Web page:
[Skip to Content]
[Skip to Content Landing]
Figure 1.
Statin Prescription Rate for Patients 40 to 75 Years, by Indication
Statin Prescription Rate for Patients 40 to 75 Years, by Indication

Patients aged 40 to 75 years were selected on the basis of having 1 or more indication for a 3-hydroxy-3-methylglutaryl coenzyme A (HMG-CoA) reductase inhibitor or statin and were then analyzed within group for statin prescription rates. Statin prescription rates tended to improve when multiple indications were present. ASCVD indicates atherosclerotic cardiovascular disease; CAD, coronary artery disease; DM, diabetes mellitus; LDL-C, low-density lipoprotein cholesterol; MI, myocardial infarction; PVD, peripheral vascular disease; TIA, transient ischemic attack. To convert LDL-C values to millimoles per liter, multiply by 0.0259.

Figure 2.
Statin Prescription Rate for Patients With Low-Density Lipoprotein Levels of 190 mg/dL or Greater, by Age Group
Statin Prescription Rate for Patients With Low-Density Lipoprotein Levels of 190 mg/dL or Greater, by Age Group

Patients with low-density lipoprotein (LDL-C) levels of 190 mg/dL or greater (to convert LDL-C values to millimoles per liter, multiply by 0.0259) were analyzed on the basis of whether a 3-hydroxy-3-methylglutaryl coenzyme A (HMG-CoA) reductase inhibitor or statin was prescribed and were then stratified by age group and sex. Younger patients were less likely to be prescribed a statin.

1.
Mozaffarian  D, Benjamin  EJ, Go  AS,  et al.  Heart disease and stroke statistics—2016 update: a report from the American Heart Association.  Circulation. 2016;133(4):e38-360. PubMedGoogle ScholarCrossref
2.
Austin  MA, Hutter  CM, Zimmern  RL, Humphries  SE.  Genetic causes of monogenic heterozygous familial hypercholesterolemia: a HuGE prevalence review.  Am J Epidemiol. 2004;160(5):407-420.PubMedGoogle ScholarCrossref
3.
Lazar  LD, Pletcher  MJ, Coxson  PG, Bibbins-Domingo  K, Goldman  L.  Cost-effectiveness of statin therapy for primary prevention in a low-cost statin era.  Circulation. 2011;124(2):146-153.PubMedGoogle ScholarCrossref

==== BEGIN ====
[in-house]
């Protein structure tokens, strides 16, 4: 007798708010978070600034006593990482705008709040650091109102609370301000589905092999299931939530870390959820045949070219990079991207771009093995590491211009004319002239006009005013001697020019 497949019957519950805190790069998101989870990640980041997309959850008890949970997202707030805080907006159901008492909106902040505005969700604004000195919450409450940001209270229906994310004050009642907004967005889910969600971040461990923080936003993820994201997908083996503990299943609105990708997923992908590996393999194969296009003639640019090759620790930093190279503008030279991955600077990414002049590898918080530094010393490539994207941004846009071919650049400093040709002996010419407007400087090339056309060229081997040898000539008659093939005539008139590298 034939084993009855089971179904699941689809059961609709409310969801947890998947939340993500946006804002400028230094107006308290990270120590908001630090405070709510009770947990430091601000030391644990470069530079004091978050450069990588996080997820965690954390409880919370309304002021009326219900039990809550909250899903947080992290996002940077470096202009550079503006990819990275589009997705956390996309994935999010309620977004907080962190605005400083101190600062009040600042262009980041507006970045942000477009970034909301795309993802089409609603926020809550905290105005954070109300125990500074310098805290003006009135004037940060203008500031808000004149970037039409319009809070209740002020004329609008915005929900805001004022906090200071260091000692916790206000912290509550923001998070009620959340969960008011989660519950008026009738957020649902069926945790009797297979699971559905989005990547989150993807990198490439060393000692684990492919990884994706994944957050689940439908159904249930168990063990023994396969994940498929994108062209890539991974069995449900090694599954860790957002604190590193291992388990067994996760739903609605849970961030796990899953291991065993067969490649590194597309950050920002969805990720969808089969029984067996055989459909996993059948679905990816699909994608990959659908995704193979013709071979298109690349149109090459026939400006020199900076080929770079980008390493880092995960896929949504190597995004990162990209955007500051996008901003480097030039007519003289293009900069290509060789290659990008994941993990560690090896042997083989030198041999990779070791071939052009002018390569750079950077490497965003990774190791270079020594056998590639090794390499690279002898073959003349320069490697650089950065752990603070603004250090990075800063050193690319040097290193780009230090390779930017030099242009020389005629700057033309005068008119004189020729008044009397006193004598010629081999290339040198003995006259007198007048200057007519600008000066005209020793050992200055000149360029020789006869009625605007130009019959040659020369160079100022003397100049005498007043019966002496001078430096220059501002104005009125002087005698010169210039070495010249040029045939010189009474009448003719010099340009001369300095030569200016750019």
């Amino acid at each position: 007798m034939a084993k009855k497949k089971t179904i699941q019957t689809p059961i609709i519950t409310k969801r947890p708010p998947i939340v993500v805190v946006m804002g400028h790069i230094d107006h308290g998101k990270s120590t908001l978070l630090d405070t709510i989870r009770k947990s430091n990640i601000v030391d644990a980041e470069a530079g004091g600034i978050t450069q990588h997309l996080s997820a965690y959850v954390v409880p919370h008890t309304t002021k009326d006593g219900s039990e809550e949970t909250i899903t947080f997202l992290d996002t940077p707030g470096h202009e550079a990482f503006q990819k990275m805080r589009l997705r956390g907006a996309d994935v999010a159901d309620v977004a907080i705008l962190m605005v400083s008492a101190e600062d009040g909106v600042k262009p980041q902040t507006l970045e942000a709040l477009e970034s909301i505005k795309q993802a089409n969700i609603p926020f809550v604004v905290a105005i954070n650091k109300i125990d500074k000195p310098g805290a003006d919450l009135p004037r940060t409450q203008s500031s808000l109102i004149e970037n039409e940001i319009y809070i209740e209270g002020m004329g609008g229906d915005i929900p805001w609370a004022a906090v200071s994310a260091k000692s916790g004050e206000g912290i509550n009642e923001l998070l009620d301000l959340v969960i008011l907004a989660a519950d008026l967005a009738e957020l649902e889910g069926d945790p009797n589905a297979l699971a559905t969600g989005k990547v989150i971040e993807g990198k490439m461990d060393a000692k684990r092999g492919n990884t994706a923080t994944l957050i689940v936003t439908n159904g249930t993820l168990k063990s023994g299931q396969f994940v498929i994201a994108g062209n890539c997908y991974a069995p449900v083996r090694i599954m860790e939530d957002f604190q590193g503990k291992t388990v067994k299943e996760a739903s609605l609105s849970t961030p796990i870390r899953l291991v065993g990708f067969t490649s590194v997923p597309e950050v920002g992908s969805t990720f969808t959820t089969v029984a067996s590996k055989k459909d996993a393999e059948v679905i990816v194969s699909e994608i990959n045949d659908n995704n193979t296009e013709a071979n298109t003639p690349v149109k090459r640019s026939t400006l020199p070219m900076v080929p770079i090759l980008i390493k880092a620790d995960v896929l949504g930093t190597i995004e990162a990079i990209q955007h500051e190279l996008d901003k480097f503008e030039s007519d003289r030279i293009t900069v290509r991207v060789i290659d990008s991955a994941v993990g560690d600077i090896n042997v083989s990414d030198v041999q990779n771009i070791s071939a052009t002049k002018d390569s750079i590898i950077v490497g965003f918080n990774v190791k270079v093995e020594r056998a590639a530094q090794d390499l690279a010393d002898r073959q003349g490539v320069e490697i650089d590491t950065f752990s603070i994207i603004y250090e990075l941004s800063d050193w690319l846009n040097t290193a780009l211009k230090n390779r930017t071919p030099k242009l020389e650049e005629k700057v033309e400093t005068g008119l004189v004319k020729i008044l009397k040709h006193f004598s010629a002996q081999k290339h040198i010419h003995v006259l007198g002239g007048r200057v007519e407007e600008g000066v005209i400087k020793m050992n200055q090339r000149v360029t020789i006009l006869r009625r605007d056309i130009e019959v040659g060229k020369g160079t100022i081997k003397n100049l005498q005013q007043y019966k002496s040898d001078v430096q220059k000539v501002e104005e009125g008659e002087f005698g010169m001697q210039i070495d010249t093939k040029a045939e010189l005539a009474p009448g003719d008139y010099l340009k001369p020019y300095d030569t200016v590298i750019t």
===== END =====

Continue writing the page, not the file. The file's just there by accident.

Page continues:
4.
Kazi  DS, Moran  AE, Coxson  PG,  et al.  Cost-effectiveness of PCSK9 inhibitor therapy in patients with heterozygous familial hypercholesterolemia or atherosclerotic cardiovascular disease.  JAMA. 2016;316(7):743-753.PubMedGoogle ScholarCrossref
5.
Stone  NJ, Levy  RI, Fredrickson  DS, Verter  J.  Coronary artery disease in 116 kindred with familial type II hyperlipoproteinemia.  Circulation. 1974;49(3):476-488.PubMedGoogle ScholarCrossref
6.
Knowles  JW, Stone  NJ, Ballantyne  CM.  Familial hypercholesterolemia and the 2013 American College of Cardiology/American Heart Association guidelines: myths, oversimplification, and misinterpretation versus facts.  Am J Cardiol. 2015;116(3):481-484.PubMedGoogle ScholarCrossref
Research Letter
April 2017

Rate of Statin Prescription in Younger Patients With Severe Dyslipidemia

Author Affiliations
  • 1Harrington Heart & Vascular Institute, University Hospitals Cleveland Medical Center, Cleveland, Ohio
  • 2Department of Quantitative Health Sciences, Lerner Research Institute, Cleveland Clinic Lerner College of Medicine at Case Western Reserve University, Cleveland, Ohio
JAMA Cardiol. 2017;2(4):451-452. doi:10.1001/jamacardio.2016.5162

Cardiovascular disease affects 1 in 3 patients and remains the leading cause of death in the United States.1 Severe elevation of low-density lipoprotein cholesterol (LDL-C) levels is a modifiable risk factor for developing premature cardiovascular disease, and elevation levels of 190 mg/dL or greater (to convert LDL-C values to millimoles per liter, multiply by 0.0259) may indicate a monogenic etiology such as familial hypercholesterolemia.2 Treatment with 3-hydroxy-3-methylglutaryl coenzyme A (HMG-CoA) reductase inhibitors or statins is recommended (class IA) for all adults 21 years or older with an LDL-C of 190 mg/dL or greater. Statin treatment appears to reduce mortality and result in cost savings for health systems.3,4 Therefore, we sought to examine rates of statin prescription in patients screened for dyslipidemia to identify treatment gaps in a real-world contemporary setting.